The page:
Warning for Beachgoers: Beach Sand contains 100 Times More Fecal bacteria than seawater!

Beach goers in the past have been warned multiple times about flesh-eating bacteria and scary shark attacks – now it seems like we’re not even safe sitting on the sand at the seashore! Studies done with water and sand from Hawaiian beaches found a “higher abundance” of bacteria indicating fecal contamination – bugs such as E. coli, for example – in the sand than in the water. The study, published online recently in the journal Environmental Science and Technology, discovered that fecal bacteria levels in beach sand may be 10 to 100 times higher than in adjacent seawater.

In fact, “waste water-contaminated marine beach sand may act as a chronic source of waste water bacteria to the beach seawater,” writes a team led by Tao Yan of the University of Hawaii at Manoa.

Public health experts have long known that waste water from sewage and other sources can contaminate seawater, some days necessitating beach closures. Swimmers who come into contact with or accidentally swallow fecal-contaminated water can suffer stomach ache, diarrhea and rashes, Yan’s team noted.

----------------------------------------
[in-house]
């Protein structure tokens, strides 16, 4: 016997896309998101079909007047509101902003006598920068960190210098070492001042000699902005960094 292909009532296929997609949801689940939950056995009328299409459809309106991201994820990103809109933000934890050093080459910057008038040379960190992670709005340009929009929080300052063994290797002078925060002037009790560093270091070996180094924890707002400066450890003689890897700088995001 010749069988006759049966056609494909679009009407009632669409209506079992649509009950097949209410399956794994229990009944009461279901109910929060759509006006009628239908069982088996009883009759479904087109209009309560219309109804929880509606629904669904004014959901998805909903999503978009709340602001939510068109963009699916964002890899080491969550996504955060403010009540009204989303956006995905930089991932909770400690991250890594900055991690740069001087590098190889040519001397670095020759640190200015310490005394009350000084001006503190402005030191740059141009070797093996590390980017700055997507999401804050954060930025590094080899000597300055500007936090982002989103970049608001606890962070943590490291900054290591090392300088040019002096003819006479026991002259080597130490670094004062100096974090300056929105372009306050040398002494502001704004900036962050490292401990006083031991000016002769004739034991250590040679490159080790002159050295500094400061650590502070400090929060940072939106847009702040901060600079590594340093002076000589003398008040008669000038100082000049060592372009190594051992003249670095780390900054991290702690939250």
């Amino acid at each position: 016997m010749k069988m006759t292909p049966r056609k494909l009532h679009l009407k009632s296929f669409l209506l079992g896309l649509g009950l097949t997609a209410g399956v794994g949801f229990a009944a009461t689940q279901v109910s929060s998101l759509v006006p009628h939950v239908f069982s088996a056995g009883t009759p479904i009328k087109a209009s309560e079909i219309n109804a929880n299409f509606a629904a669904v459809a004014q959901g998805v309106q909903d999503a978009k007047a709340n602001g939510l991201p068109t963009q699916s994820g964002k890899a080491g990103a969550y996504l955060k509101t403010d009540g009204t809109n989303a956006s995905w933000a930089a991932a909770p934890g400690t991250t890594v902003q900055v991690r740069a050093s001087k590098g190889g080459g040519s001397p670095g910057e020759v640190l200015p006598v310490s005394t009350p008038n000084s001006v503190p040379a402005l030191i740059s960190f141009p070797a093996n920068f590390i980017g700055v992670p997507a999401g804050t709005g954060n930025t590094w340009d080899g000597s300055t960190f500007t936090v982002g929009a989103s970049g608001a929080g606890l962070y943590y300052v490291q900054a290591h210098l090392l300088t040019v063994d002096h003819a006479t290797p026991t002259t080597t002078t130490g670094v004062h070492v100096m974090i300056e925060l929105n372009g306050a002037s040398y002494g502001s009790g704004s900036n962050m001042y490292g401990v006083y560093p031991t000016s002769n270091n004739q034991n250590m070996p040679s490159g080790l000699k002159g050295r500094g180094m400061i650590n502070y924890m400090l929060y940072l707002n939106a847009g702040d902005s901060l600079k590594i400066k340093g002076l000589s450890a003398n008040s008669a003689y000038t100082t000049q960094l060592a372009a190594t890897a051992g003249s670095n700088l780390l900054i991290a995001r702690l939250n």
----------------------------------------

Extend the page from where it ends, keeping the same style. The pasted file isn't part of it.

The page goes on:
To find out why that’s the case, the Hawaii scientists created laboratory simulations of beaches and seawater contaminated with sewage to observe how overall bacterial populations — including fecal bacteria that cause illness — change over time.

They obtained their sand samples from Kualoa Beach on the island of Oahu, at about a foot and a half above the high-tide line.

In the lab simulations, Yan’s team found that bacteria tended to decay much slower in the beach sand than in the water. This could explain why more fecal bacteria is typically found on the beaches than in the nearby water, the researchers said.

According to the researchers, wastewater bacteria can easily become embedded in “biofilms” within sand that “provide shelter” to bacteria. Sunlight can also deter bacteria growth, the scientists said, and sand provides these germs with some cover from sunlight, whereas shallow seawater does not.

The bottom line, according to Yan’s team: “Beach sand needs to be considered carefully in assessing its impact on water quality monitoring and public health.””


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